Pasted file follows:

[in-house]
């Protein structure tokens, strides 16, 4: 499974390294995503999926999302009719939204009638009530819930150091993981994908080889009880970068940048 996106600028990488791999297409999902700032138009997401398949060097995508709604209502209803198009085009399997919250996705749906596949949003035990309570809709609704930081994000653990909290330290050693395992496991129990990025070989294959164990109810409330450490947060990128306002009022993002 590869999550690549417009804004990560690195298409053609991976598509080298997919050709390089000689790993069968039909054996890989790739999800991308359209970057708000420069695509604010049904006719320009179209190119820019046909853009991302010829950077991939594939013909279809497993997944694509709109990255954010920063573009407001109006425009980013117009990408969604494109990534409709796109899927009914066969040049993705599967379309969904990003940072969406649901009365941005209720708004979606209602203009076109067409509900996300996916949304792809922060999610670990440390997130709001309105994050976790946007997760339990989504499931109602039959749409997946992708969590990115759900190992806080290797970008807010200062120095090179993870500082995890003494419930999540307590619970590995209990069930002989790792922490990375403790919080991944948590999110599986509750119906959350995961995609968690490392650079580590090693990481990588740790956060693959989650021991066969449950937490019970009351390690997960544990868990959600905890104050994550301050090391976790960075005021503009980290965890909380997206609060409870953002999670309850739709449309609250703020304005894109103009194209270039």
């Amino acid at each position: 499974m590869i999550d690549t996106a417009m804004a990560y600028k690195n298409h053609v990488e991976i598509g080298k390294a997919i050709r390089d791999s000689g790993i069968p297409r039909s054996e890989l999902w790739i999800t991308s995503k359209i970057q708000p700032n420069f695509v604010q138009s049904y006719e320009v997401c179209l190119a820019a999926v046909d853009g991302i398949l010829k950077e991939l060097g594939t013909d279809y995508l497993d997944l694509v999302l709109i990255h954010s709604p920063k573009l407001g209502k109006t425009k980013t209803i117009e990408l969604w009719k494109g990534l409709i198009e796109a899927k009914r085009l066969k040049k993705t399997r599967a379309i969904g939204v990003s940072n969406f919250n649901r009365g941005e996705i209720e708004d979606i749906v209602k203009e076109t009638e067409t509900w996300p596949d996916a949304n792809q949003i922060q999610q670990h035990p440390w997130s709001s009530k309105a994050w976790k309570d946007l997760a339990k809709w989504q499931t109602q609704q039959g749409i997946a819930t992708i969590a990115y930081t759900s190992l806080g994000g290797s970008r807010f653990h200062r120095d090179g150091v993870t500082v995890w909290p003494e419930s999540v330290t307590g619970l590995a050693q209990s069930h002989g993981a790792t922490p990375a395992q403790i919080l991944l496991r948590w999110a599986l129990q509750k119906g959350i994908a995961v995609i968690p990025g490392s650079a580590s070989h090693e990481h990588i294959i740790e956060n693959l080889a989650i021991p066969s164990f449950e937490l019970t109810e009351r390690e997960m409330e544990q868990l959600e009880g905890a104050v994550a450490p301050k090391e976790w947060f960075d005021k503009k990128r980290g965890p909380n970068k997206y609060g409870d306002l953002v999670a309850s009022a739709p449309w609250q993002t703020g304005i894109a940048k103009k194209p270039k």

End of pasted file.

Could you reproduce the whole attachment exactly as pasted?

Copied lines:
[in-house]
């Protein structure tokens, strides 16, 4: 499974390294995503999926999302009719939204009638009530819930150091993981994908080889009880970068940048 996106600028990488791999297409999902700032138009997401398949060097995508709604209502209803198009085009399997919250996705749906596949949003035990309570809709609704930081994000653990909290330290050693395992496991129990990025070989294959164990109810409330450490947060990128306002009022993002 590869999550690549417009804004990560690195298409053609991976598509080298997919050709390089000689790993069968039909054996890989790739999800991308359209970057708000420069695509604010049904006719320009179209190119820019046909853009991302010829950077991939594939013909279809497993997944694509709109990255954010920063573009407001109006425009980013117009990408969604494109990534409709796109899927009914066969040049993705599967379309969904990003940072969406649901009365941005209720708004979606209602203009076109067409509900996300996916949304792809922060999610670990440390997130709001309105994050976790946007997760339990989504499931109602039959749409997946992708969590990115759900190992806080290797970008807010200062120095090179993870500082995890003494419930999540307590619970590995209990069930002989790792922490990375403790919080991944948590999110599986509750119906959350995961995609968690490392650079580590090693990481990588740790956060693959989650021991066969449950937490019970009351390690997960544990868990959600905890104050994550301050090391976790960075005021503009980290965890909380997206609060409870953002999670309850739709449309609250703020304005894109103009194209270039």
């Amino acid at each position: 499974m590869i999550d690549t996106a417009m804004a990560y600028k690195n298409h053609v990488e991976i598509g080298k390294a997919i050709r390089d791999s000689g790993i069968p297409r039909s054996e890989l999902w790739i999800t991308s995503k359209i970057q708000p700032n420069f695509v604010q138009s049904y006719e320009v997401c179209l190119a820019a999926v046909d853009g991302i398949l010829k950077e991939l060097g594939t013909d279809y995508l497993d997944l694509v999302l709109i990255h954010s709604p920063k573009l407001g209502k109006t425009k980013t209803i117009e990408l969604w009719k494109g990534l409709i198009e796109a899927k009914r085009l066969k040049k993705t399997r599967a379309i969904g939204v990003s940072n969406f919250n649901r009365g941005e996705i209720e708004d979606i749906v209602k203009e076109t009638e067409t509900w996300p596949d996916a949304n792809q949003i922060q999610q670990h035990p440390w997130s709001s009530k309105a994050w976790k309570d946007l997760a339990k809709w989504q499931t109602q609704q039959g749409i997946a819930t992708i969590a990115y930081t759900s190992l806080g994000g290797s970008r807010f653990h200062r120095d090179g150091v993870t500082v995890w909290p003494e419930s999540v330290t307590g619970l590995a050693q209990s069930h002989g993981a790792t922490p990375a395992q403790i919080l991944l496991r948590w999110a599986l129990q509750k119906g959350i994908a995961v995609i968690p990025g490392s650079a580590s070989h090693e990481h990588i294959i740790e956060n693959l080889a989650i021991p066969s164990f449950e937490l019970t109810e009351r390690e997960m409330e544990q868990l959600e009880g905890a104050v994550a450490p301050k090391e976790w947060f960075d005021k503009k990128r980290g965890p909380n970068k997206y609060g409870d306002l953002v999670a309850s009022a739709p449309w609250q993002t703020g304005i894109a940048k103009k194209p270039k």